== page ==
In her novel, Love, Toni Morrison reflects on the strength of love and feelings as these feelings help to determine society's expectations of a person and the social decisions that person makes. There are different kinds of love in a community. There is a driving need for love in a person. Morrison uses the story of the life of a man, Bill Cosey, and his surrounding family and community to portray these powerful emotions.
The shame Bill Cosey felt for his father and the hurt at never feeling loved by the man is Morrison's first example of a strong feeling controlling a man's life. Bill Cosey's father was a colored man who chose to spy on his fellow man in order to profit.
Well paid, tipped off, and favored for fifty-five
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years, Daniel Robert Cosey kept his evil gray eye
on everybody. …. and the money he got for being
at the beck and call of white folks in general and
police in particular didn't bring comfort to him or
his family. ….He worshiped paper money and
coin, withheld decent shoes from his son and passable
dresses from his wife and daughters, until he died,
leaving 114,000 resentful dollars behind. The son
decided to enjoy his share…use it on things [his father]
cursed: good times, good clothes, good food, good
music, dancing til the sun came up in a hotel made
for it all." (Morrison 101)
Bill Cosey was the owner of a resort on a beach in the Southern United States. He was a colored man whom people of his community respected but feared eccentric. His generosity was welcomed, but his social decisions were tolerated, not accepted by the community he helped create.
Cosey understood the distinction between the social status of the people who patronized his resort and those whom he hired to work there or who lived in the surrounding homes.
"Cosey didn’t mix with local people publicly," Morrison wrote, "which is to say he employed them, joked with them, even rescued them from difficult situations, but other than at church picnics, none was truly welcome at the hotel's tables or on its dance floor." (Morrison 61) Cosey seemed to feel a need to overcome the shame of his father's "blood money" and catered to the people of the community and generously helped them out as he could.
However, he understood how his patrons would feel about the social lower class and realized that if he allowed them to be on the same level as the upper class which frequented his resort, then Cosey would lose customers and hence, his resort. In conclusion, it was his feelings of shame for what his father did to the people of the community, turning his back on them and selling their secrets for cash, that made Bill Cosey who he was: a man who tried to nurture those less fortunate, provide fun for an elite few, and wanted to be seen in the eyes of society as a good, respected man.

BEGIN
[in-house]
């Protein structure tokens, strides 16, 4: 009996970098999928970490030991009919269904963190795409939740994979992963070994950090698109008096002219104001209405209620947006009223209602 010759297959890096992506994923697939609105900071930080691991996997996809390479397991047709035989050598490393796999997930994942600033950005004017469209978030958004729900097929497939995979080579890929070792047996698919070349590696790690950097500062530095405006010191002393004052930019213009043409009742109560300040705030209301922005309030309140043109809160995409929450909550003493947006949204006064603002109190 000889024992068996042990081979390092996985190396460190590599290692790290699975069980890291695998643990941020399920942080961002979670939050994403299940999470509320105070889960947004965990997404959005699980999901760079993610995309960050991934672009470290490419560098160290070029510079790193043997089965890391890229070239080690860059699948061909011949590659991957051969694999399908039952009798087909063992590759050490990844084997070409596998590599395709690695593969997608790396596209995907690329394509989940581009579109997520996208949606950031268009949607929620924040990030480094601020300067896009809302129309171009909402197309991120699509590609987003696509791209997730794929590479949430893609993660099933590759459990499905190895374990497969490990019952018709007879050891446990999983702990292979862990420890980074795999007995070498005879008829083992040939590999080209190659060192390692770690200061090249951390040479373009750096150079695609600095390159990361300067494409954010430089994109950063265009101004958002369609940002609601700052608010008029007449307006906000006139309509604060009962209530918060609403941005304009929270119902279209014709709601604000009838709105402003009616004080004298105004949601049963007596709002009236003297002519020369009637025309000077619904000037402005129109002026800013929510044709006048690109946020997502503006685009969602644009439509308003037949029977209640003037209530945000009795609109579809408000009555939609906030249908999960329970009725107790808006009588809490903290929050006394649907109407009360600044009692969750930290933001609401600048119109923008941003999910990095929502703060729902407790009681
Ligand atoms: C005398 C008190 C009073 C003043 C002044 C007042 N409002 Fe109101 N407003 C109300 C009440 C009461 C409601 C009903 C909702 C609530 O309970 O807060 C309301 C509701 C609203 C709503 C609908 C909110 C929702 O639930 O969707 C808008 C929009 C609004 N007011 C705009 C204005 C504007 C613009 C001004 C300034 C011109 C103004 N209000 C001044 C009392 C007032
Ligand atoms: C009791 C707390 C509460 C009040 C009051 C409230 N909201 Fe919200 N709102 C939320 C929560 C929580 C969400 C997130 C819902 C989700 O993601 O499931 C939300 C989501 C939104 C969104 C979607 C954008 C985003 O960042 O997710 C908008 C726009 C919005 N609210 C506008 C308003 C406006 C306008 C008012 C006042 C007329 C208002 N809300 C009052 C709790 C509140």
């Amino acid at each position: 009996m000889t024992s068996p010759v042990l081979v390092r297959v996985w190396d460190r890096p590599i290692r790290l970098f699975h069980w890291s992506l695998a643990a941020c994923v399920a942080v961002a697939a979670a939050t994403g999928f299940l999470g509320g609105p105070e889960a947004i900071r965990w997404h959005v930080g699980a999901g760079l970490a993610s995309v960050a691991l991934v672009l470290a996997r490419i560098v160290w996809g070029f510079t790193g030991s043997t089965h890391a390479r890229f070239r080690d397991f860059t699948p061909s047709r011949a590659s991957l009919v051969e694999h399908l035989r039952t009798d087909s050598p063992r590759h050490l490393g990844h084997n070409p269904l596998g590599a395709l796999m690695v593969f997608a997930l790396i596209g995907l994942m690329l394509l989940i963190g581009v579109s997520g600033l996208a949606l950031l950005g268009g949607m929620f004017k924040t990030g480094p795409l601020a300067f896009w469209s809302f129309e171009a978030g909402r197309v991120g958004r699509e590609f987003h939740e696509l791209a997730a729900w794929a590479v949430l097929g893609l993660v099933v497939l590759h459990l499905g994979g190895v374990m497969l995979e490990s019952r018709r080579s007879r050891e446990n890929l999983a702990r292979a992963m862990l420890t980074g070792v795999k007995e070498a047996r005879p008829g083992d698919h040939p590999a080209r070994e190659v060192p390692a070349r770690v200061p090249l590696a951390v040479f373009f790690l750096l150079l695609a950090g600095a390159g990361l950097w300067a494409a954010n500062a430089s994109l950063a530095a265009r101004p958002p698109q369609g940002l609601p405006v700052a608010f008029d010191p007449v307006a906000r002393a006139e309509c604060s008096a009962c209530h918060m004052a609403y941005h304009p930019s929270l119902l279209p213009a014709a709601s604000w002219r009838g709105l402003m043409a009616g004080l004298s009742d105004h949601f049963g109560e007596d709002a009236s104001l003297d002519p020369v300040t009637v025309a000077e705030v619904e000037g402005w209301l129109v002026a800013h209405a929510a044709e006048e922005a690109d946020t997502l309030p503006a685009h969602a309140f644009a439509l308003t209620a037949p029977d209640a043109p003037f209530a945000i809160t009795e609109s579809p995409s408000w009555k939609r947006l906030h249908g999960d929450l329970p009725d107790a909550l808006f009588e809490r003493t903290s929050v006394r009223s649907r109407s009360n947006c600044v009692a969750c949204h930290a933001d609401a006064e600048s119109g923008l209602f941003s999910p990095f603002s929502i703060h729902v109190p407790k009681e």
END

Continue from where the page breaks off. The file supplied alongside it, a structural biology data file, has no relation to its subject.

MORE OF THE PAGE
This driving need to feel respected and loved by the community led Cosey to make many decisions. Some decisions actually turned community respect away from him, but because the community could only love a man who had helped so many, his actions that should have been shunned were not. For example, when he married Heed, an eleven-year-old girl, who was the playmate of his granddaughter, people in the community and his family were shocked, but ignored the action because he was Bill Cosey.
People actually went so far as to put the blame for such an unacceptable act on the poor child herself. As one character remembers they "acted as though Heed had chased and seduced a fifty-two-year-old man, older than her father. That she had chosen to marry him, rather than having been told to." (Morrison 226)
Even this decision to marry an eleven-year-old was based on feeling. Bill Cosey was haunted by a childhood memory where he helped his father capture a thief for police. Yet, when the thief was punished, being dragged through town by horses, Cosey was devastated to see a little girl running behind calling her father. This girl tripped and fell and no one in the community did anything to help her, not even Bill Cosey who felt ashamed for the rest of his life. Nevertheless, his attempts to make himself feel better about this past incident, actually destroyed the love of friendship between his granddaughter and his new, young wife.
The two little girls who shunned the community's social ideals to build a much yearned for friendship were controlled by their inner need for love and acceptance. The girls, Christine, the granddaughter, and Heed, the playmate, fought to create a friendship in their youth. Heed was from the seedier, poorer end of town and Christine the granddaughter of a wealthy, respected and community-conscious man. According to society's rules, they should not be friends.
Christine's mother tried to stop the friendship, but Christine recalled how much she had needed a real friend and how hard she would struggle to be allowed to have one. "She would never forget how she had fought for her, defied her mother to protect her, to give her clothes…to picnic alone on the beach. They shared stomachache laughter, a secret language, and knew as they slept together that one's dreaming was the same as the other one's." (Morrison 204)